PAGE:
Most famously, Schilling won three games in the 2004 playoffs despite tearing the tendon sheath in his ankle in Game 1 of the ALDS. This led to the phrase “bloody sock” becoming a familiar one in the sports world. Weeks short of his 38th birthday, he won Game 6 of the ALCS against the Yankees by allowing one run on four hits and no walks in seven innings. He then won Game 2 of the World Series against St. Louis by allowing just one unearned run on four hits and one walk in six innings, helping Boston to a four-game sweep, thus ending the Curse of the Bambino.
Although Schilling discarded the bloody sock he wore against Boston, the one he had on while pitching against the Cardinals is in the Hall of Fame. Whether or not you think that’s gross, it is a testament to his grit and determination. As heroic efforts in sports go, it ranks right up there with the best of them.
Schilling deserves to be united with his sock by being awarded a plaque in the Hall of Fame.
As I went over the statistics and honors a year ago for the other five who got my 2013 vote, I won’t rehash them. However, they all deserve some commentary:
TIM RAINES (6th year) — Raines isn’t a first-year candidate, but he has something in common with A FEW of the newbies: a history of drug abuse. Among the 24 new candidates are a good number of talented ones, but three of the most prolific — Barry Bonds, Sammy Sosa and Roger Clemens — have been linked to the steroid scandal. Raines wasn't involved in that black mark on the game, but he did admit to using cocaine during the 1982 season.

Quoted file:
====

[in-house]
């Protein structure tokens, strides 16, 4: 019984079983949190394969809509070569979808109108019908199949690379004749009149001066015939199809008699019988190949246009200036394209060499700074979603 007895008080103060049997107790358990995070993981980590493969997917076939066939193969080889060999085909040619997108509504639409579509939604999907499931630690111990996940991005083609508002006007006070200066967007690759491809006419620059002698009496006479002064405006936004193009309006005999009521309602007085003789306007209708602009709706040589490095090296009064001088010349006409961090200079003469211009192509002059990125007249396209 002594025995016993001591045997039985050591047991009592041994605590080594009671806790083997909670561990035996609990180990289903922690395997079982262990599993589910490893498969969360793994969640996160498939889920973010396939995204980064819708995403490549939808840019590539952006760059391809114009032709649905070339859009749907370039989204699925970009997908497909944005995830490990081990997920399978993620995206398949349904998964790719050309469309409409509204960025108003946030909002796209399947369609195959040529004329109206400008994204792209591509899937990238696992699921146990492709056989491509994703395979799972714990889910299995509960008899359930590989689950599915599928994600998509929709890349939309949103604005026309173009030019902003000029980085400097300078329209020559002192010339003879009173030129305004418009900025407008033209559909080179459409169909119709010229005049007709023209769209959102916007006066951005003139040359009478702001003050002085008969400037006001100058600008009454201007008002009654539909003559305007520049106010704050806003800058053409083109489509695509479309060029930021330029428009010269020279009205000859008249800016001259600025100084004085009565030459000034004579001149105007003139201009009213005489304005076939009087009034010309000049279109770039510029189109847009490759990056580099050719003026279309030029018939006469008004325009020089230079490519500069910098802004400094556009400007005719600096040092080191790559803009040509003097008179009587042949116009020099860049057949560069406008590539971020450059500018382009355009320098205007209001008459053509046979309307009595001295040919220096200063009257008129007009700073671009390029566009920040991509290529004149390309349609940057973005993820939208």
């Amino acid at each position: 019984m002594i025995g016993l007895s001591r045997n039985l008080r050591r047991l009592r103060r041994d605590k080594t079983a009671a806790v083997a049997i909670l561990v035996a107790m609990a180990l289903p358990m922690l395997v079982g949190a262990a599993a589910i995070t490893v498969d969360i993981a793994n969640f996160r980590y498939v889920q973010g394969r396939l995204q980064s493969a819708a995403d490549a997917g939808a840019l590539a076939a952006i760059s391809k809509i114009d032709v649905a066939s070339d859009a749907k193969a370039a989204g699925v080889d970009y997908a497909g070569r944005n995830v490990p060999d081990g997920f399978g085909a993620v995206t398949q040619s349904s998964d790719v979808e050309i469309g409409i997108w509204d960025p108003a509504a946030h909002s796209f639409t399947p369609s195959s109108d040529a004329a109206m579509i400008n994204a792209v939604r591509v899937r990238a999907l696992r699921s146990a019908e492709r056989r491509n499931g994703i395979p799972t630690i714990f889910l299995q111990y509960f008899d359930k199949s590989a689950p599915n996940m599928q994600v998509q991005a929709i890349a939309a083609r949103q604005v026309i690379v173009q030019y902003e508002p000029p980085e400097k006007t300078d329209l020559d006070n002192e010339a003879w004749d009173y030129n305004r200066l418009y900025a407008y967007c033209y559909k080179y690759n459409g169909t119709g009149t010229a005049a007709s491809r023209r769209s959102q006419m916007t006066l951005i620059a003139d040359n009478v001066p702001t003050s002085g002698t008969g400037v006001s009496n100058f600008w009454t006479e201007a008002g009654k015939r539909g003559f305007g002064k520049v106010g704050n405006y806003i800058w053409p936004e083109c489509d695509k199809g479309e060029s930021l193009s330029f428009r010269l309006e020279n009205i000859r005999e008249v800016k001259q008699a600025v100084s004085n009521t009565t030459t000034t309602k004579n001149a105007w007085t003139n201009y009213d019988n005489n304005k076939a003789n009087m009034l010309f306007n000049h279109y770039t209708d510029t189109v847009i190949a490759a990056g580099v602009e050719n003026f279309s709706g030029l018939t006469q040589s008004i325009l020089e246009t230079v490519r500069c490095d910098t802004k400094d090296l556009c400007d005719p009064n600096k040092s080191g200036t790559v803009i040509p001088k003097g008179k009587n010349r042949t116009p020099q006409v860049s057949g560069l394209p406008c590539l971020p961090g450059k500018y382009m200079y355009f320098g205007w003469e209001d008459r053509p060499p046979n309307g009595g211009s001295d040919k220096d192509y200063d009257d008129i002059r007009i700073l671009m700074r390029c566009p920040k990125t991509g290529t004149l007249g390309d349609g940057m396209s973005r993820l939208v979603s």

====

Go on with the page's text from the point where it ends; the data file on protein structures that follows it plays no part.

As I alluded to last year, my position regarding users of performance-enhancing drugs (PEDs), in a nutshell, is that that should be taken into account in considering HOF worthiness, but that I do not feel that every player who used them should be excluded. I consider each such person on an individual basis.
Though cocaine and steroids are obviously not the same, I should point out that the consensus seems to be that cocaine is nevertheless a PED. Raines admitted to using it extensively in 1982, which it is interesting to note was, at least statistically, the worst of his first seven full years in the majors, indicating that it may not have actually enhanced his performance. Whether it did or didn’t, however, it serves as a negative juncture in his career. But that isn’t the end of the story, nor is it the whole story.